Life on death row, kind of a cake walk.

countryboy

Traditionally Progressive
Nov 30, 2009
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It is the right of every citizen to mount a Charter challenge, countryboy. Anybody has that right. However, Charter challenge is very expensive; it is not an easy undertaking. Besides, many Charter challenges fail.

So Charter is hardly a whacky, bizarre document as you seem to think. It is a very valuable repository of our individual rights, which can many times come to the rescue of the underdog, rescue of the David against the Goliath.

Charter serves a very useful purpose. In my opinion, Canada was not a complete democracy before the Charter. Anyway, the last time I saw, about 70% of Canadians love the Charter.

"So Charter is hardly a whacky, bizarre document as you seem to think."

Now where in the heck did I say that? I wouldn't use words like that to describe something so important, and I'm quite surprised that YOU did! Tsk, tsk, a little respect, please... :cool:
 

countryboy

Traditionally Progressive
Nov 30, 2009
3,686
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48
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It is the right of every citizen to mount a Charter challenge, countryboy. Anybody has that right. However, Charter challenge is very expensive; it is not an easy undertaking. Besides, many Charter challenges fail.

So Charter is hardly a whacky, bizarre document as you seem to think. It is a very valuable repository of our individual rights, which can many times come to the rescue of the underdog, rescue of the David against the Goliath.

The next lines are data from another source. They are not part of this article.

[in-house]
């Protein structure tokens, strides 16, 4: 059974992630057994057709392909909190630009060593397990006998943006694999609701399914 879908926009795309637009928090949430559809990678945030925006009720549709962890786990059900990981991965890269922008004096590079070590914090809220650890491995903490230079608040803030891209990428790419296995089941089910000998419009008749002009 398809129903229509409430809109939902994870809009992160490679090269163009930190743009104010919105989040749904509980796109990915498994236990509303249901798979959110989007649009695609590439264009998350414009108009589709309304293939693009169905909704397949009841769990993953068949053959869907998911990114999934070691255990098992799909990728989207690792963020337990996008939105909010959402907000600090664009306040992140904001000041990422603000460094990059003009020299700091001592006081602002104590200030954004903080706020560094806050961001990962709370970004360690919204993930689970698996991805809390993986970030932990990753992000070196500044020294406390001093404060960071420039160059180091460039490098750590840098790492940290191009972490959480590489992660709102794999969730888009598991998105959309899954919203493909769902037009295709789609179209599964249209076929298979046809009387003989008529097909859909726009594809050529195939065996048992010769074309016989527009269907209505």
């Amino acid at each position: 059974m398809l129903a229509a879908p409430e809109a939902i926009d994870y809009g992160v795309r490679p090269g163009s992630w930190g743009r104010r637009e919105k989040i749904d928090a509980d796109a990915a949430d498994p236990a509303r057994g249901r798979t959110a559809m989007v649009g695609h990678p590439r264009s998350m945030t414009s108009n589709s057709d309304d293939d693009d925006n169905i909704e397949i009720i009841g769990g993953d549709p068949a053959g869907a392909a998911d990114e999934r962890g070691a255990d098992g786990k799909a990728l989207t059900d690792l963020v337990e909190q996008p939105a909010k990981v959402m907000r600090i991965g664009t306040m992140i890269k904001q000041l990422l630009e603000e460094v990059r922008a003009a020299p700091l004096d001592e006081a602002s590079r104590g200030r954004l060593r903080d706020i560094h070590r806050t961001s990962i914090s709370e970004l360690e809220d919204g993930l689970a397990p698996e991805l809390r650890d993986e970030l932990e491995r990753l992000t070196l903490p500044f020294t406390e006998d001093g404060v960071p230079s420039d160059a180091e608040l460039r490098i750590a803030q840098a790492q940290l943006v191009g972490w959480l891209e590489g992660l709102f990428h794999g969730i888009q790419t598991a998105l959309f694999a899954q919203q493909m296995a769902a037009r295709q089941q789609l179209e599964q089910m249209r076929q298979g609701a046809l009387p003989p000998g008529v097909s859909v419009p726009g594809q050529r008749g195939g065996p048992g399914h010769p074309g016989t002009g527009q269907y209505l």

Charter serves a very useful purpose. In my opinion, Canada was not a complete democracy before the Charter. Anyway, the last time I saw, about 70% of Canadians love the Charter.

"So Charter is hardly a whacky, bizarre document as you seem to think."

Now where in the heck did I say that? I wouldn't use words like that to describe something so important, and I'm quite surprised that YOU did! Tsk, tsk, a little respect, please... :cool:

"...which can many times come to the rescue of the underdog, rescue of the David against the Goliath."

I assume you mean the minority against the majority. I don't mind a good rescue, but surely not at the expense of the rescuer. :-| (Fair and balanced - like FOX news - should always be a consideration, no?)

"Anyway, the last time I saw, about 70% of Canadians love the Charter."

Which would place the other 30% in a minority. Hmm...didn't I see something in there about protecting the rights of minorities? Naw, must have been havng another common sense hallucination again... ;-)
 

Mowich

Hall of Fame Member
Dec 25, 2005
16,649